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Category Archives: Wine reviews

Mini-reviews 64: Muscadet, Stoller, Prosecco, Villa Maria

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Labor Day wine reviewsReviews of wines that don’t need their own post, but are worth noting for one reason or another. Look for it on the final Friday of each month. This month, four more wines for Labor Day.

Noël Bougrier Muscadet 2012 ($8, purchased, 13%): This French white wine, a private label for the Total Wine chain, was tart and sour, with little varietal character. Muscadet, made with the melon de bourgogne grape, should be light and refreshing. This reminded me of bad cheap French wine in the old days.

• Stoller Dundee Hills Pinot Noir 2012 ($25, sample, 13.8%): Delicious Oregon pinot noir, with berry flavors, zingy tannins, and as balanced as it should be. A fine value, even at this price. Highly recommended, and another example of the fallacy of scores. It scored 86 on CellarTracker, the blog’s unofficial wine inventory app, while the barely drinkable Bourgier scored 88.

Deccolio Prosecco NV ($13, sample, 11%): This extra dry Prosecco is not too sweet, which is saying something. Extra dry is sweeter than brut, the most dry, and can be almost syrupy. It’s well put together with lemon fruit, a little minerality, and better bubbles than I expected. But extra dry cava will give you the same thing for a couple of dollars less, as will something like La Marca Prosecco.

Villa Maria Pinot Noir Private Bin 2012 ($15, sample, 13%): A wine I desperately wanted to like, but that shows again Villa Maria’s fall from grace. This New Zealand red is nothing but sweet cherry fruit, without any pinot character.

Labor Day wine 2014

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Labor Day wine 2014

Rose with that barbecue?

Labor Day weekend marks not just the end of summer, but the Wine Curmudgeon’s annual appearance at the Kerrville Fall Music Festival to talk about Texas wine (and to drive 5 mph). Whatever you do to enjoy the weekend, these wines will make it that much more interesting:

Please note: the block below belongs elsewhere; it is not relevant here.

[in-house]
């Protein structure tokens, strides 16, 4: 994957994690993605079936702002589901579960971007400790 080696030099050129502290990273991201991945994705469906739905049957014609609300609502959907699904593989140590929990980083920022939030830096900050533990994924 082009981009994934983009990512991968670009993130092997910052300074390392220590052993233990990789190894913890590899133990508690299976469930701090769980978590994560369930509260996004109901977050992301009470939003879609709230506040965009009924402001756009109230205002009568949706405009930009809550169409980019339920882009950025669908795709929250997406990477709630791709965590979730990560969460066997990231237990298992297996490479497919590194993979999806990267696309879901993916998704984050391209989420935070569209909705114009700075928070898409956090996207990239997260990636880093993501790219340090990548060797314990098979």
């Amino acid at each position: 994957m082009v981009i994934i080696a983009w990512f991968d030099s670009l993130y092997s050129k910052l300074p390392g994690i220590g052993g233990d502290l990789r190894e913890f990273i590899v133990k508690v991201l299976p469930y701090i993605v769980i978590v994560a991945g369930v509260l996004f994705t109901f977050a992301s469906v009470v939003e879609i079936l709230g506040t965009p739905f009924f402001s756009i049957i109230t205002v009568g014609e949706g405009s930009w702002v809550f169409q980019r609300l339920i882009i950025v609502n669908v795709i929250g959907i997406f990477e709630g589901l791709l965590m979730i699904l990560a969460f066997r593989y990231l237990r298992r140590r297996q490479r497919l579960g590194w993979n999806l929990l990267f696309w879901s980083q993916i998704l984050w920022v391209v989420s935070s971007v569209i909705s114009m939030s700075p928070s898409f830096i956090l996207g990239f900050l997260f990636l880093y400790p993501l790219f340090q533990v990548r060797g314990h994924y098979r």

A to Z Pinot Gris 2013 ($13, purchased, 13%): Delightful, fresh Oregon-style pinot gris with ripe melon fruit and a little citrus (lime?) that offers terrific value whether porch sipping or with food. I don’t know that I’ve had an A to Z wine that didn’t enjoy or want to buy again.

• Pedroncelli Zinfandel Mother Clone 2012 ($17, sample, 14.8%): Nicely done California zinfandel from Dry Creek in Sonoma with dark jammy fruit, lots of oomph, and some black pepper. Nice rendition of the post-modern style for those who appreciate this sort of thing, and will pair with barbecue and burgers.

Pierre Morey Bourgogne-Aligoté 2011 ($20, purchased, 11%): Not cheap, unfortunately, but this white wine from Burgundy in France that isn’t chardonnay is exceptionally well made. Look for white pepper and a bit of lemon fruit, and it’s just enough different from chardonnay so that someone who is paying attention will notice.

Muga Rosada 2013 ($10, purchased, 13%): This Spanish rose, made with grenache, is annually one of the best roses in the world. It’s always very crisp, and this year features tart strawberry fruit. Highly recommended, and a $10 Hall of Fame wine.

Finally, the Wine Curmudgeon’s regular appeal to try your local wine. Dave McIntyre and Mike Wangbickler (the past and present of Drink Local Wine) and I went through a dozen or so Texas wines during one fine Saturday afternoon of tasting earlier this month. Almost all of them were worth drinking again — even the ones I didn’t think I would like. Thanks to Haak, Llano Estacdo, McPherson, and William Chris for supplying the wines.

I was especially impressed with the William Chris sparkling blanc du bois ($30, sample, 11%), which was bubbly, citrusy, and quite fresh. It was a bit simple for the price, but William Chris never seems to have a problem selling its wines.

For more on Labor Day wine:
Labor Day wine 2013 
Labor Day wine 2012
Wine of the week: Robert Hall Rose de Robles 2013

Expensive wine 66: Guffens-Heynen Pouilly-Fuissé Tri des 25 ans 2005

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Guffens-Heynen Pouilly-Fuissé Tri des 25 ans 2005Great wines have great stories to go with them, even if the stories can be embarrassing. Such is the case with the Guffens ($80, purchased, 13%), although the story isn’t about the wine as it is the people involved.

Jay Biletti has been a long-time supporter of Drink Local Wine and an advocate for Arizona wine. I’ve judged with him many times, and he is a smart wine guy who is always fun to taste with. Several years ago, when Jay and I were judging the late Southwestern Wine Competition, we ordered a bottle of white Burgundy. It tasted and smelled quite funky. “It’s corked,” said Jay, who could plainly smell wet dogs and damp basements. “Oh no,” I said. “It’s just funky. White Burgundy can do that.” We went around with this for a bit, and Jay almost believed me. So we asked Diane Teitelbaum, whose wine knowledge is immeasurable and who was eating dinner with us. She took one whiff, and gave me a firm look. “Of course it’s corked, Jeff. What were you thinking?”

Hence the Guffens, which Jay brought to dinner in honor of that night when he was in Dallas this summer. Which was not corked. Really. It’s classic white Burgundy (chardonnay from the Burgundy region of France, in this case the Pouilly-Fuissé part of Burgundy). It’s still very young, and won’t reach its peak for at least another couple of years. The fruit (apple-ish?) is way in the back, and you’ll taste more white pepper and minerality than anything else. The oak is hovering over all, in exactly the way oak should hover.

Jay and I enjoyed the wine, and he was very nice when we told the corked story to the other guests. They didn’t even laugh too hard.

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